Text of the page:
Hannah Brown is seemingly taking a break from social media as she continues to face backlash for saying the N-word via Instagram Live, but Rachel Lindsay is shedding new light on their private conversation about the controversy.
“When Hannah and I talked, she wanted to know what my thought was as to what she should do. She said, ‘I want to ask you.’ And she was very remorseful. She was very upset. She was embarrassed. She was admitting she was wrong, and she said she wanted to go on a Live,” Lindsay, 35, told Nick Viall on his “Viall Files” podcast on Monday, May 25. “She was going to go first and then bring me on. Twice, she got off the phone with me to tell me, ‘OK, I’m going to go do it. I’m just going to go get ready.’ Hours later, nothing. Then, we would talk on the phone. And then, hours later, nothing again until it was ultimately decided she wanted to do a statement.”
The 25-year-old former Miss Alabama posted an apology via her Instagram Story on May 17 after a clip of her singing DaBaby‘s “Rockstar” went viral.
“I owe you all a major apology. There is no excuse and I will not justify what I said,” Brown wrote. “I have read your messages and seen the hurt I have caused. I own it all. I am terribly sorry and know that whether in public or private, this language is unacceptable. I promise to do better.”
According to Lindsay, however, Brown previously stated that she “wanted to speak on camera because she wanted people to understand where she was coming from.”
“The reason it disappointed me so much that Hannah decided to give a statement is because, [to] quote her words, ‘A statement would be insincere.’ Hannah said that. ‘It felt icky to give a statement,’” Lindsay told Viall. “And I believed her when she said it. And it was her team that was advising her to give a statement. And she said, in her heart, she didn’t feel it was that way, and she felt that God had wanted her to use her platform for a bigger purpose. And she was going to step up and do that. So, then to see her ultimately text me and say, ‘I’m going to give a statement’ was extremely disappointing because, you yourself, said that that was insincere.”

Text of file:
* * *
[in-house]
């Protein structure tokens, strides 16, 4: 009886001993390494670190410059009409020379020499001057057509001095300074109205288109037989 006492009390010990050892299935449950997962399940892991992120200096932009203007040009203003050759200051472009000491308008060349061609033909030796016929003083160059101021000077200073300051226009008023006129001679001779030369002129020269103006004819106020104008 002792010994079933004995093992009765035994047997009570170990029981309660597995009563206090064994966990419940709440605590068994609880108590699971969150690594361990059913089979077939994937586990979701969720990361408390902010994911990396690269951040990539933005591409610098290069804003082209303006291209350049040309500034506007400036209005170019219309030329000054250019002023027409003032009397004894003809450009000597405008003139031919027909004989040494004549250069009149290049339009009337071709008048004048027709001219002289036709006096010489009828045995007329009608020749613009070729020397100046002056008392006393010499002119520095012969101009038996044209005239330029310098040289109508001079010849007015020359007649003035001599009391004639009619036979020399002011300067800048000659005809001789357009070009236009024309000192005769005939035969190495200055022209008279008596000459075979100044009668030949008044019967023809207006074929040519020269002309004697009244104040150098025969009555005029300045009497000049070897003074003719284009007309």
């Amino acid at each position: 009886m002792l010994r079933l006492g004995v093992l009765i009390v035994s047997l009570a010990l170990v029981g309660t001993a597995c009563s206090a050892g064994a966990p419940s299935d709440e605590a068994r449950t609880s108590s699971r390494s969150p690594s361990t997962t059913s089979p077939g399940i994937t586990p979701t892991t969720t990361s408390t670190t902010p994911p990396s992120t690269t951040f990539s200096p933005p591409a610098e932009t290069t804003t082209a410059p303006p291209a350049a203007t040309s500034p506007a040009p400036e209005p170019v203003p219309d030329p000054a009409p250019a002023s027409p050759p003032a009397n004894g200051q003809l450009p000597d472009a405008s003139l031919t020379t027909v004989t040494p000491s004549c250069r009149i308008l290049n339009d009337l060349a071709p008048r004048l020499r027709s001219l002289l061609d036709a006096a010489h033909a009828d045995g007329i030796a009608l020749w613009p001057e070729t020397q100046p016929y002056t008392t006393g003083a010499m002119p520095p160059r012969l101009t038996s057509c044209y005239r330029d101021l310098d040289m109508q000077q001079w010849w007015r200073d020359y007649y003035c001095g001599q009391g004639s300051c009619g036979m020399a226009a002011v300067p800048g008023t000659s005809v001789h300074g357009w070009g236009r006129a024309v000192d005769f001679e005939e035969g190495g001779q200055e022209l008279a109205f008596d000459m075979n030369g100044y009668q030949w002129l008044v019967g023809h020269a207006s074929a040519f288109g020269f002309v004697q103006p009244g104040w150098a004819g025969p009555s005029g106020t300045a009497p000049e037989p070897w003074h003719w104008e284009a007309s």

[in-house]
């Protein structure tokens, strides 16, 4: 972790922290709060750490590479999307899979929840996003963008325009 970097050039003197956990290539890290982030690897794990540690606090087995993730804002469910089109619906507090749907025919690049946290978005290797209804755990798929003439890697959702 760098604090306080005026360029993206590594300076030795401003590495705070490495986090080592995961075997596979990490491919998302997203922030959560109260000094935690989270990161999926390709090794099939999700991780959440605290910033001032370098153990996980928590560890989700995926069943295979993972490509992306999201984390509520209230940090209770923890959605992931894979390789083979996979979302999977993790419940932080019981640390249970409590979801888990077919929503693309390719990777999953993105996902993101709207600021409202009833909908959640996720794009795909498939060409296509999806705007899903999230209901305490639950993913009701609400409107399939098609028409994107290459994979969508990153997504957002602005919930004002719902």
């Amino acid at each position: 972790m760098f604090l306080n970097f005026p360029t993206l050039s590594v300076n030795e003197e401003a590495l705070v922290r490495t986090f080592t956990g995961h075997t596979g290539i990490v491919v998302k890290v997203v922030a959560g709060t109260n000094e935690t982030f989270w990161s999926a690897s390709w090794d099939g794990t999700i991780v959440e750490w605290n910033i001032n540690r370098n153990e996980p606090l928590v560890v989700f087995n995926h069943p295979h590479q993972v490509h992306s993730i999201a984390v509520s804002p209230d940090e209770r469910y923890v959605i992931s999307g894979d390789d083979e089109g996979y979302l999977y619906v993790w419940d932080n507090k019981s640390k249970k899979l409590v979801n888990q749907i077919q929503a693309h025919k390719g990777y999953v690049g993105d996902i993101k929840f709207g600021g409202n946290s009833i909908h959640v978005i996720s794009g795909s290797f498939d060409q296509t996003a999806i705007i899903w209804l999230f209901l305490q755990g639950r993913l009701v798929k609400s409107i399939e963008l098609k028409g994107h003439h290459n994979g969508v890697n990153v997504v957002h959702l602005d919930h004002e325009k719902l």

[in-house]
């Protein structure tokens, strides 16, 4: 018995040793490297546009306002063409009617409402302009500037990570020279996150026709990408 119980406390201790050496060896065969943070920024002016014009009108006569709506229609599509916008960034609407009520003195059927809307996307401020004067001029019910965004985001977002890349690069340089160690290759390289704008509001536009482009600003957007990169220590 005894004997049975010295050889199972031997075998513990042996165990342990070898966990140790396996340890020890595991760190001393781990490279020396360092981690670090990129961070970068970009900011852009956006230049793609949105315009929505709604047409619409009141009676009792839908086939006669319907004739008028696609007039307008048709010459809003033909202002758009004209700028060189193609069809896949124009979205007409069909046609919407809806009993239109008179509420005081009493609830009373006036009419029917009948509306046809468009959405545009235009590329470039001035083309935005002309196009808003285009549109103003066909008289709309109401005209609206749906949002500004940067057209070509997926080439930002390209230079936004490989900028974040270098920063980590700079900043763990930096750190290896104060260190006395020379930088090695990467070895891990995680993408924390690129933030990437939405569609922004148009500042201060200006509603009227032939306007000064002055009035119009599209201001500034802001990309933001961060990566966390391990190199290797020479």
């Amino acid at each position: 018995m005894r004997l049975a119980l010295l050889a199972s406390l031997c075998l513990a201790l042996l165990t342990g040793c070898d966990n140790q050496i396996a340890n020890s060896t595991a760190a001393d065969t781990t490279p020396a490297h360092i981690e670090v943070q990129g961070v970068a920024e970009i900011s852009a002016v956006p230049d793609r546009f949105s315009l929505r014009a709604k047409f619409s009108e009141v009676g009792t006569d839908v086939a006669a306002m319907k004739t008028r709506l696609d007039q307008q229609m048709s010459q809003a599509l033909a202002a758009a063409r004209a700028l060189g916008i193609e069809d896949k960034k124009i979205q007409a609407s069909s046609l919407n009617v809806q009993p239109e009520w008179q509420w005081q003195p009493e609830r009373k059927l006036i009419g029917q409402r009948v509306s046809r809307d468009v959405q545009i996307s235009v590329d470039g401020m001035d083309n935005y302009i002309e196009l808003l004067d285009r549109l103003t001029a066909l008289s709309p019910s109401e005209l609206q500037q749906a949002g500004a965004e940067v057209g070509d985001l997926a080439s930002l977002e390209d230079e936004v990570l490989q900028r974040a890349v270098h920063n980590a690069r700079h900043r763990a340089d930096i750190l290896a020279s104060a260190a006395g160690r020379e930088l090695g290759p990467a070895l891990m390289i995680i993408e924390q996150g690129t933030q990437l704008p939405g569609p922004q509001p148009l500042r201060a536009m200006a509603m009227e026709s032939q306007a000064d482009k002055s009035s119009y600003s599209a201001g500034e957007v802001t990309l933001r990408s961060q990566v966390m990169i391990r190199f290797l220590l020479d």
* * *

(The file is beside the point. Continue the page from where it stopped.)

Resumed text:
The former attorney concluded: “So why did you, therefore, decide to do an insincere action? I’m very confused by that.”
Lindsay’s chat with Viall isn’t the first time she’s spoken publicly about the controversy.
“That word has so much weight and history behind it. If you don’t know, please do yourself a favor and educate yourself on that word,” Lindsay, who is the first and only black lead from the reality series, explained earlier this month. “That word was used to make black people feel less than … and every time you use that word and you’re not black, you give that word power.”
The season 13 Bachelorette also isn’t the only member of Bachelor Nation to speak out. Viall, Tyler Cameron and Bekah Martinez have also addressed the controversy. Brown, meanwhile, “understands why people are upset with her,” according to a source.
“Hannah is really embarrassed and ashamed. She did not intentionally say the N-word, but she understands that she was completely in the wrong,” the insider said. “She sees this as a major lesson and is truly sorry.”